Link to Pubmed [PMID] – 38018006
Link to DOI – 10.1364/OE.498644
Opt Express 2023 Nov; 31(23): 39222-39238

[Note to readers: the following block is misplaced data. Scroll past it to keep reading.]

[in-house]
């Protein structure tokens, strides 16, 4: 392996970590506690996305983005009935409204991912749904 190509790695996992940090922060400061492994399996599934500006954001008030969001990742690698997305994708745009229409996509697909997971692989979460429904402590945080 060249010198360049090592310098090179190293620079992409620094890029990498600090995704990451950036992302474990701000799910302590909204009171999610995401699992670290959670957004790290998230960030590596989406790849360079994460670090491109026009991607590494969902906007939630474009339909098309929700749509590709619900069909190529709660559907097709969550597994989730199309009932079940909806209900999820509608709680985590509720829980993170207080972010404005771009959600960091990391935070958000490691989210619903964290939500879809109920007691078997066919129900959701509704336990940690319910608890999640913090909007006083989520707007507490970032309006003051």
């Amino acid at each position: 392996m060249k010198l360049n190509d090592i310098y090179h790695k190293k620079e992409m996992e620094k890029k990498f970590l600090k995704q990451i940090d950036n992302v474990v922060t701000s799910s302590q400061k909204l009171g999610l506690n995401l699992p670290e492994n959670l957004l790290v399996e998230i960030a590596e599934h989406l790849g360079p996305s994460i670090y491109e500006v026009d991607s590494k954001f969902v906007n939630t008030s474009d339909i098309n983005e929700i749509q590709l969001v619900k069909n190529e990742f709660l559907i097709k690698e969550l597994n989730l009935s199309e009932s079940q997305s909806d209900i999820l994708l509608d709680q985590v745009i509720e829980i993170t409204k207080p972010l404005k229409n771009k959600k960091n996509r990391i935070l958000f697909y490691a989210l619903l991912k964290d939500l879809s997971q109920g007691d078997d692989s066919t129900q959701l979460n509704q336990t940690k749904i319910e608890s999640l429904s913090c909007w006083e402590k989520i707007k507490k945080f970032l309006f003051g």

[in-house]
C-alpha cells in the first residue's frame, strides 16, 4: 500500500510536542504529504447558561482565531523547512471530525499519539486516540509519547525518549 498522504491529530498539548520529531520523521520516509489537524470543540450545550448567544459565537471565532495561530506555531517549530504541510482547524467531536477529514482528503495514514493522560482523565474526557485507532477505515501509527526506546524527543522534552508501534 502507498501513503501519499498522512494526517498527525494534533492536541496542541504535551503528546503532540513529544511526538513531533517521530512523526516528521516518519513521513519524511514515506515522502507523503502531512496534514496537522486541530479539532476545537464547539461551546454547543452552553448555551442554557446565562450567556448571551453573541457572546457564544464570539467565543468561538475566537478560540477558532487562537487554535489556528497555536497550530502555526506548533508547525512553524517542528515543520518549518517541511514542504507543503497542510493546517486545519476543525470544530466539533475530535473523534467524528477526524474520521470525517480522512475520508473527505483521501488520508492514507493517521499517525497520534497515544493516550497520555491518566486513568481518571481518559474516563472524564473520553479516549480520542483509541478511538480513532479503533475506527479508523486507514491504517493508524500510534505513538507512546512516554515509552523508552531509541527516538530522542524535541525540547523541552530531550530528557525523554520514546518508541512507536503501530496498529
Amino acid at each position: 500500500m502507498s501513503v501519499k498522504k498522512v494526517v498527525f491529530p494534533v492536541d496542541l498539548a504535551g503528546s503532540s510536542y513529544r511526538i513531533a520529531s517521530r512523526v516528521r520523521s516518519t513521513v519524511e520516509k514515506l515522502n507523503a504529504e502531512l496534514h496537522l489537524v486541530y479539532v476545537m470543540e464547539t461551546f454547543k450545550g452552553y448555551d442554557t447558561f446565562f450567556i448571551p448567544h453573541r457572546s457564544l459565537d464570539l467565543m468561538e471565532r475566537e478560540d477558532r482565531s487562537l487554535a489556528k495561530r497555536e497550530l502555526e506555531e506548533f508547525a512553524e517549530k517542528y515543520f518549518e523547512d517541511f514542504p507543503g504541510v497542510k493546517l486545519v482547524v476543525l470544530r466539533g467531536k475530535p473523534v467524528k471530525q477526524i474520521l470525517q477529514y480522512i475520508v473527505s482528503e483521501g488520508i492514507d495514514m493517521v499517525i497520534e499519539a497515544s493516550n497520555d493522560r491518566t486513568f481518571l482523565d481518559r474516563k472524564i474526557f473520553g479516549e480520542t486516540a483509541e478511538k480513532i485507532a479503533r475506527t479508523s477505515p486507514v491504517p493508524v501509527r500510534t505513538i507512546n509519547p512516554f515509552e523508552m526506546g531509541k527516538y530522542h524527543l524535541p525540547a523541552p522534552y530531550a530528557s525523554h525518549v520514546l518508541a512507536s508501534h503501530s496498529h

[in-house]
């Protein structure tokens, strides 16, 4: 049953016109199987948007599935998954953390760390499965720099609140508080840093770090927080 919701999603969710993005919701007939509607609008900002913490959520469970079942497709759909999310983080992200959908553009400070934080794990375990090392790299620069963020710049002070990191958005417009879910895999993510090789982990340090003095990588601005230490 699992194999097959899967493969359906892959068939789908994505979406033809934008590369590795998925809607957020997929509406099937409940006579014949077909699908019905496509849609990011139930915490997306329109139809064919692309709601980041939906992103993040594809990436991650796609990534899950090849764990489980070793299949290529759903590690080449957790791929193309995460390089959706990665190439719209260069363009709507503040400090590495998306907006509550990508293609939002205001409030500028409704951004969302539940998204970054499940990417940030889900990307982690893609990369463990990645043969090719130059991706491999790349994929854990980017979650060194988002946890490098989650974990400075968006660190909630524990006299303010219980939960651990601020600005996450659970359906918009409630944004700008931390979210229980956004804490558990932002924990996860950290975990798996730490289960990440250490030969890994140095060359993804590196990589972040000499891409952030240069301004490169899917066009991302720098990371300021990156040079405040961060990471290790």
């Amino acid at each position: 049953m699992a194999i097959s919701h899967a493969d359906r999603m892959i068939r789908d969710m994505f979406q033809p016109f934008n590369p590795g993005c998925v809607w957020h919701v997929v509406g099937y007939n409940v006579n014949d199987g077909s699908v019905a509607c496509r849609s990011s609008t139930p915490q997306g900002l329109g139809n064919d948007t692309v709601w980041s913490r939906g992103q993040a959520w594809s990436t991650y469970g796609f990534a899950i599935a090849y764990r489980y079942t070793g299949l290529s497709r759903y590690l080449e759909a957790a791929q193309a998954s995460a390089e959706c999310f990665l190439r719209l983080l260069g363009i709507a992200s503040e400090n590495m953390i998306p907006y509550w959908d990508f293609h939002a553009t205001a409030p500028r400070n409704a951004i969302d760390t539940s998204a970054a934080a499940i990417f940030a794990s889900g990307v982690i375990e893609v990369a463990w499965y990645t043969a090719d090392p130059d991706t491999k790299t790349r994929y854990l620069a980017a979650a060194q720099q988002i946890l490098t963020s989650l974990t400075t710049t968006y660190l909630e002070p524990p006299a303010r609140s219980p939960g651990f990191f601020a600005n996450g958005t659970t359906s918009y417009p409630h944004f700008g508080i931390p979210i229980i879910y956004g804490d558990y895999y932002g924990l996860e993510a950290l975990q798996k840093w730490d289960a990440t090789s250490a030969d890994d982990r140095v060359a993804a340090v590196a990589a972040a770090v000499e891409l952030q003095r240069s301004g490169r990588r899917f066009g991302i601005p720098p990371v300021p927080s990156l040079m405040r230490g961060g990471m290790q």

Two decades after its introduction, optogenetics – a biological technique to control the activity of neurons or other cell types with light – remains a cutting edge and promising tool to study biological processes. Its increasing usage in research varies widely from causally exploring biological mechanisms and neural computations, to neurostimulation and sensory restauration. To stimulate neurons in the brain, a variety of approaches have been developed to generate precise spatiotemporal light patterns. Yet certain constrains still exists in the current optical techniques to activate a neuronal population with both cellular resolution and millisecond precision. Here, we describe an experimental setup allowing to stimulate a few tens of neurons in a plane at sub-millisecond rates using 2-photon activation. A liquid crystal on silicon spatial light modulator (LCoS-SLM) was used to generate spatial patterns in 2 dimensions. The image of the patterns was formed on the plane of a digital micromirror device (DMD) that was used as a fast temporal modulator of each region of interest. Using fluorescent microscopy and patch-clamp recording of neurons in culture expressing the light-gated ion channels, we characterized the temporal and spatial resolution of the microscope. We described the advantages of combining the LCoS-SLM with the DMD to maximize the temporal precision, modulate the illumination amplitude, and reduce background activation. Finally, we showed that this approach can be extended to patterns in 3 dimensions. We concluded that the methodology is well suited to address important questions about the role of temporal information in neuronal coding.